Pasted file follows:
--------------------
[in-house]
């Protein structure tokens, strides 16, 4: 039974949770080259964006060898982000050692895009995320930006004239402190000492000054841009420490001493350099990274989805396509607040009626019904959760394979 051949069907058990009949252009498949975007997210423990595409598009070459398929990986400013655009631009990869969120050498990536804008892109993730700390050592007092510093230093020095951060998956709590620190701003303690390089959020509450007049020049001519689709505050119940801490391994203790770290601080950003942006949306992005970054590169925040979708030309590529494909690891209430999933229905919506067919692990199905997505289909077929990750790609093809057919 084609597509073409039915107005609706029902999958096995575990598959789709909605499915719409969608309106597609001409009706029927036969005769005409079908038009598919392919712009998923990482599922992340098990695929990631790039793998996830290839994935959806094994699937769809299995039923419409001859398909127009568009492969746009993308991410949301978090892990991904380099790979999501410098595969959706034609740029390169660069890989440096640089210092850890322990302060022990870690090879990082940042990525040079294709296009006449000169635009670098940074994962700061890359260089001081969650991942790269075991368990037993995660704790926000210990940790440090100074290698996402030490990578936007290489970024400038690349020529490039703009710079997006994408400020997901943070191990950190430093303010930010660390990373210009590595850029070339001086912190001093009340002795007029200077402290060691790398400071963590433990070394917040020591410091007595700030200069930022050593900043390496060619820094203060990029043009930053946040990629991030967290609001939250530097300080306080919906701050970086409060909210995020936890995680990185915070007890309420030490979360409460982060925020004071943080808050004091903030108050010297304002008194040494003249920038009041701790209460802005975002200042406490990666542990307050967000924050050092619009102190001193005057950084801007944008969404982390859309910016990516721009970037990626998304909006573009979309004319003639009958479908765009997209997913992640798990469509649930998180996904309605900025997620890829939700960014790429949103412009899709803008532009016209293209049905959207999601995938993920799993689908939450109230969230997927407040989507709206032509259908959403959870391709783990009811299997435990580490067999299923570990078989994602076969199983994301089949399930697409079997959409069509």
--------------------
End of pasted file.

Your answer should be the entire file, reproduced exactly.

[in-house]
């Protein structure tokens, strides 16, 4: 039974949770080259964006060898982000050692895009995320930006004239402190000492000054841009420490001493350099990274989805396509607040009626019904959760394979 051949069907058990009949252009498949975007997210423990595409598009070459398929990986400013655009631009990869969120050498990536804008892109993730700390050592007092510093230093020095951060998956709590620190701003303690390089959020509450007049020049001519689709505050119940801490391994203790770290601080950003942006949306992005970054590169925040979708030309590529494909690891209430999933229905919506067919692990199905997505289909077929990750790609093809057919 084609597509073409039915107005609706029902999958096995575990598959789709909605499915719409969608309106597609001409009706029927036969005769005409079908038009598919392919712009998923990482599922992340098990695929990631790039793998996830290839994935959806094994699937769809299995039923419409001859398909127009568009492969746009993308991410949301978090892990991904380099790979999501410098595969959706034609740029390169660069890989440096640089210092850890322990302060022990870690090879990082940042990525040079294709296009006449000169635009670098940074994962700061890359260089001081969650991942790269075991368990037993995660704790926000210990940790440090100074290698996402030490990578936007290489970024400038690349020529490039703009710079997006994408400020997901943070191990950190430093303010930010660390990373210009590595850029070339001086912190001093009340002795007029200077402290060691790398400071963590433990070394917040020591410091007595700030200069930022050593900043390496060619820094203060990029043009930053946040990629991030967290609001939250530097300080306080919906701050970086409060909210995020936890995680990185915070007890309420030490979360409460982060925020004071943080808050004091903030108050010297304002008194040494003249920038009041701790209460802005975002200042406490990666542990307050967000924050050092619009102190001193005057950084801007944008969404982390859309910016990516721009970037990626998304909006573009979309004319003639009958479908765009997209997913992640798990469509649930998180996904309605900025997620890829939700960014790429949103412009899709803008532009016209293209049905959207999601995938993920799993689908939450109230969230997927407040989507709206032509259908959403959870391709783990009811299997435990580490067999299923570990078989994602076969199983994301089949399930697409079997959409069509």